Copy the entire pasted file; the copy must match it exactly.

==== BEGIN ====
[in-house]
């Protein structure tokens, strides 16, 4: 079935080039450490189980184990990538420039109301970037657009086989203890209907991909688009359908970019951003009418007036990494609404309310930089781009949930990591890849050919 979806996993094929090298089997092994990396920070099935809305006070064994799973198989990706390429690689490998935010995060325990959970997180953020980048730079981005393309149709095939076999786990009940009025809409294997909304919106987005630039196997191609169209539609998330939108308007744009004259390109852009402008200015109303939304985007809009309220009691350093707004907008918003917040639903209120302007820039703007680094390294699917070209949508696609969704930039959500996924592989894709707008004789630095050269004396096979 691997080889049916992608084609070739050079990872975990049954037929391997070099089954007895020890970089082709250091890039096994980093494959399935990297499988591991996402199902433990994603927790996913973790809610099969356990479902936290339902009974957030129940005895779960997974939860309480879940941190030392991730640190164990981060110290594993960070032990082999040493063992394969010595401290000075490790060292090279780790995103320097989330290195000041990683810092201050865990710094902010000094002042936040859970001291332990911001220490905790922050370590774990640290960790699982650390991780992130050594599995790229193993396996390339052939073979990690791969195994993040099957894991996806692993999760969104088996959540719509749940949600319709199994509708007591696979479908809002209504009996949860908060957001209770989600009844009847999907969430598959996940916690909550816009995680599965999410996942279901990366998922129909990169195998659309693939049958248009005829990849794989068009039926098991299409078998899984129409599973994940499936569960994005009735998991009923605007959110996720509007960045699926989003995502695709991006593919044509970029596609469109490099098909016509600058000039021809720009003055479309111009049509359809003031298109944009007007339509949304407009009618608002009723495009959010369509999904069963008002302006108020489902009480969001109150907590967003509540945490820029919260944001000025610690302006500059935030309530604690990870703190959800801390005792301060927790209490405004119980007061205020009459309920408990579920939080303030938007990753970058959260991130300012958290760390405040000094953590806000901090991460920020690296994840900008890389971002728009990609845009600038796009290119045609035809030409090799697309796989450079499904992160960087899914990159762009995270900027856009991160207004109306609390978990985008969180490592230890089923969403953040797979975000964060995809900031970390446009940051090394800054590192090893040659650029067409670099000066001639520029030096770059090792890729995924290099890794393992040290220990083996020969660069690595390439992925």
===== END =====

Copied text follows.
[in-house]
């Protein structure tokens, strides 16, 4: 079935080039450490189980184990990538420039109301970037657009086989203890209907991909688009359908970019951003009418007036990494609404309310930089781009949930990591890849050919 979806996993094929090298089997092994990396920070099935809305006070064994799973198989990706390429690689490998935010995060325990959970997180953020980048730079981005393309149709095939076999786990009940009025809409294997909304919106987005630039196997191609169209539609998330939108308007744009004259390109852009402008200015109303939304985007809009309220009691350093707004907008918003917040639903209120302007820039703007680094390294699917070209949508696609969704930039959500996924592989894709707008004789630095050269004396096979 691997080889049916992608084609070739050079990872975990049954037929391997070099089954007895020890970089082709250091890039096994980093494959399935990297499988591991996402199902433990994603927790996913973790809610099969356990479902936290339902009974957030129940005895779960997974939860309480879940941190030392991730640190164990981060110290594993960070032990082999040493063992394969010595401290000075490790060292090279780790995103320097989330290195000041990683810092201050865990710094902010000094002042936040859970001291332990911001220490905790922050370590774990640290960790699982650390991780992130050594599995790229193993396996390339052939073979990690791969195994993040099957894991996806692993999760969104088996959540719509749940949600319709199994509708007591696979479908809002209504009996949860908060957001209770989600009844009847999907969430598959996940916690909550816009995680599965999410996942279901990366998922129909990169195998659309693939049958248009005829990849794989068009039926098991299409078998899984129409599973994940499936569960994005009735998991009923605007959110996720509007960045699926989003995502695709991006593919044509970029596609469109490099098909016509600058000039021809720009003055479309111009049509359809003031298109944009007007339509949304407009009618608002009723495009959010369509999904069963008002302006108020489902009480969001109150907590967003509540945490820029919260944001000025610690302006500059935030309530604690990870703190959800801390005792301060927790209490405004119980007061205020009459309920408990579920939080303030938007990753970058959260991130300012958290760390405040000094953590806000901090991460920020690296994840900008890389971002728009990609845009600038796009290119045609035809030409090799697309796989450079499904992160960087899914990159762009995270900027856009991160207004109306609390978990985008969180490592230890089923969403953040797979975000964060995809900031970390446009940051090394800054590192090893040659650029067409670099000066001639520029030096770059090792890729995924290099890794393992040290220990083996020969660069690595390439992925």